The mitogen-activated protein kinase kinase 1 and 2 signaling pathway is a major component of the RAS (Rat sarcoma)/RAF (Radpidly accelerated fibrosarcoma)/MEK (mitogen-activated protein kinase kinase)/ERKs (Extracellular signal-regulated kinases) signaling axis that regulates tumorigenesis and cancer cell growth. MEK is frequently activated in various cancers that have mutations in the KRAS and BRAF oncogenes. Therefore, MEK has been suggested as a therapeutic target for inhibitor development against tumors that are dependent on the activating mutations in mitogen-activated protein kinase signaling. Herein, we report the discovery of three novel MEK inhibitors, herein referred to as CInQ-01, CInQ-03 and CInQ-06. All three inhibitors were highly effective in suppressing MEK1 and MEK2 in vitro kinase activity as well as anchorage-dependent and anchorage-independent cell growth. The inhibitory activity was associated with markedly reduced phosphorylation of ERKs and ribosomal S6 kinases. Furthermore, administration of CInQ-03 inhibited colon cancer cell growth in an in vivo xenograft mouse model and showed no skin toxicity. Overall, these results suggest that these novel MEK inhibitors might be used for chemotherapy or prevention.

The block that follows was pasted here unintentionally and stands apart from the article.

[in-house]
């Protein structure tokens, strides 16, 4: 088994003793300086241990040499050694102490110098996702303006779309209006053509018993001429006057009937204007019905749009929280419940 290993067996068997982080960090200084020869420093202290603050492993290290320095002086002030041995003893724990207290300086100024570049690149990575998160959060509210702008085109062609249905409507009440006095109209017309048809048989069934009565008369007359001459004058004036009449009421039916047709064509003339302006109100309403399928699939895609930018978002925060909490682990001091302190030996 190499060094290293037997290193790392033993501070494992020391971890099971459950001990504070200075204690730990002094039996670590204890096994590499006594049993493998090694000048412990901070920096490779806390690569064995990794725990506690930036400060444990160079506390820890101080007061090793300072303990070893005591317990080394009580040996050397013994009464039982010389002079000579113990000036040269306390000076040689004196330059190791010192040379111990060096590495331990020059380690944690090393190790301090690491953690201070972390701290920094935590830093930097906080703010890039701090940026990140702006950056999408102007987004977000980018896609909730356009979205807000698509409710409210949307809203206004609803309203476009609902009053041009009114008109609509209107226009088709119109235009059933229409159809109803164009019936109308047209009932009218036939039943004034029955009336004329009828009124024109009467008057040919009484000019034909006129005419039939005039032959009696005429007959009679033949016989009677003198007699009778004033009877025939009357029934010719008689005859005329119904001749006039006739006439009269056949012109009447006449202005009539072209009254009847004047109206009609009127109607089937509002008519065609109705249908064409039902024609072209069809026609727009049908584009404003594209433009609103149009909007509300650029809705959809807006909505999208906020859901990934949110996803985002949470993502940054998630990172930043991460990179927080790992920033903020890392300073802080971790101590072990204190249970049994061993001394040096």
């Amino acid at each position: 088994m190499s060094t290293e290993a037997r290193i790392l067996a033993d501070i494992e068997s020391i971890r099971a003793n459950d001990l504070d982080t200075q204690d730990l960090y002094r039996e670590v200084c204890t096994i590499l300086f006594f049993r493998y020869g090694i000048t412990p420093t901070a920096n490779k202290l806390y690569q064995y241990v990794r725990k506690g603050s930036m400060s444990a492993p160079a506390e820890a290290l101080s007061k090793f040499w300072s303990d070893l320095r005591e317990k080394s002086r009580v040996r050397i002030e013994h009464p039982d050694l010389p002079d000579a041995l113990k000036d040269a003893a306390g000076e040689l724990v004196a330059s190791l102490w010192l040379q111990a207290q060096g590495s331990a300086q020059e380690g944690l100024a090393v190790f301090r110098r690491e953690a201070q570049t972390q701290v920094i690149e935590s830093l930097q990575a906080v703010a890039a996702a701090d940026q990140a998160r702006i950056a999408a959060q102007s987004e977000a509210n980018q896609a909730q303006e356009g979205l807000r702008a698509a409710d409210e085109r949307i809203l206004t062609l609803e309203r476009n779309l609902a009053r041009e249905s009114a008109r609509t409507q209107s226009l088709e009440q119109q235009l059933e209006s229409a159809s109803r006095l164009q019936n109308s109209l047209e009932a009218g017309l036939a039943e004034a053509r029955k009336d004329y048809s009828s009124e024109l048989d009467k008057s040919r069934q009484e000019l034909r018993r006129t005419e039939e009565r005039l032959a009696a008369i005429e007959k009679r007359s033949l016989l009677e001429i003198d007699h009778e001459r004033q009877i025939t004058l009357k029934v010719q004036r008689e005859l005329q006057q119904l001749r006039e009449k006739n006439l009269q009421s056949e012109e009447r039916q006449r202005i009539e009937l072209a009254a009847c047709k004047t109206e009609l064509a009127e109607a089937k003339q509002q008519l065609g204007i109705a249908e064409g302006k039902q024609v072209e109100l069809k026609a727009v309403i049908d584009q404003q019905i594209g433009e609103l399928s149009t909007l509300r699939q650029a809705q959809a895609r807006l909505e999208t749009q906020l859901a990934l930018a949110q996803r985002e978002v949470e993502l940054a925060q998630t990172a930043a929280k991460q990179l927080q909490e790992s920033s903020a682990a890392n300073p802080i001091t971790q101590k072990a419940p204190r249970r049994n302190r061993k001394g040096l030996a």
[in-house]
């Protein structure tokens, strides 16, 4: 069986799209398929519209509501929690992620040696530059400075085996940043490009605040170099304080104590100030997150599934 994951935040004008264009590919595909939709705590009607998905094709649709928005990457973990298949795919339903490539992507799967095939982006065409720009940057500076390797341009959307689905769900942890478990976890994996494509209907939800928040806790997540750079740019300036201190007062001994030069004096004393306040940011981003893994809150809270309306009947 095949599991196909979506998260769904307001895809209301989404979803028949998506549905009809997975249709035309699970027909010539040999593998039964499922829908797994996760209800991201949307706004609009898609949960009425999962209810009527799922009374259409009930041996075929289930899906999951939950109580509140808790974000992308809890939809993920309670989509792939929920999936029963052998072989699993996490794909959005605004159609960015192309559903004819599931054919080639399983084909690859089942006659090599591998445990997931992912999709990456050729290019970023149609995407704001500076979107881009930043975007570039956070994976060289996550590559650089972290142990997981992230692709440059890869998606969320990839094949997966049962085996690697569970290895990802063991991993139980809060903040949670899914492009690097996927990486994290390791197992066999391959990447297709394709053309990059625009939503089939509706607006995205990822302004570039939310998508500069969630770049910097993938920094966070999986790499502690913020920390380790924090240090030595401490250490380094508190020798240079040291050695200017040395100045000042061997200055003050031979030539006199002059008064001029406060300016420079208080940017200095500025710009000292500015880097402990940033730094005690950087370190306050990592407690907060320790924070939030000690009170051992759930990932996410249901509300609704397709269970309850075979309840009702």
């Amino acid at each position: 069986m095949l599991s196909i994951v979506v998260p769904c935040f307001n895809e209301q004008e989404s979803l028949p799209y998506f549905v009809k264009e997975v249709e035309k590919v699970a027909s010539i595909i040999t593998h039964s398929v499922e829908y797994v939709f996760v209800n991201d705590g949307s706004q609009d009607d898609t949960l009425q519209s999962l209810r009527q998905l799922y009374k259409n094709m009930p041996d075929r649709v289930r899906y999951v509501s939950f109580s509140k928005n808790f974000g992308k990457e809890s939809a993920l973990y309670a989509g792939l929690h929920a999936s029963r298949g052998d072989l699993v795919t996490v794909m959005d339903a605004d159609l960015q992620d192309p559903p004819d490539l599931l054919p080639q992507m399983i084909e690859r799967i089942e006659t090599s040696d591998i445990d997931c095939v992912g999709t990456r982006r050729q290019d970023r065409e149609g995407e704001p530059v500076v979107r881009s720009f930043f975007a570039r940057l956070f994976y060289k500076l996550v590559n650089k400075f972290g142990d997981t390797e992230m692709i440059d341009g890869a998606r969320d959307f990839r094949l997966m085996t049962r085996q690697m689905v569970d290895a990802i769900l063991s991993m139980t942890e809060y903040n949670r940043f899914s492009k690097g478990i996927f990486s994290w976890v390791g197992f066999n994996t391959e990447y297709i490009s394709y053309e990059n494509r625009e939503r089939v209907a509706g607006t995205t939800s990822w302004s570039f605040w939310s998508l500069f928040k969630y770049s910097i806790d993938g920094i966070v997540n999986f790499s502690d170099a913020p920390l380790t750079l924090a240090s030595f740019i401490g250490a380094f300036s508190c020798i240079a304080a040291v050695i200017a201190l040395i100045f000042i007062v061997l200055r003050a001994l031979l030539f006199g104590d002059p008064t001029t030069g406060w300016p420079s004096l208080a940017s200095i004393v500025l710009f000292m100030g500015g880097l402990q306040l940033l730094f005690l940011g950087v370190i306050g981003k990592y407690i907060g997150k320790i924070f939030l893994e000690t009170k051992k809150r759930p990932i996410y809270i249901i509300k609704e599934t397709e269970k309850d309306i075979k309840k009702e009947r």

Bibliographical noteFunding Information:
The Hormel Foundation and National Institutes of Health grants CA120388, CA027502, R37CA081064 and ES016548 and the Korea Research Council of Fundamental Science and Technology (KRCF) Research Fellowship for Young Scientists.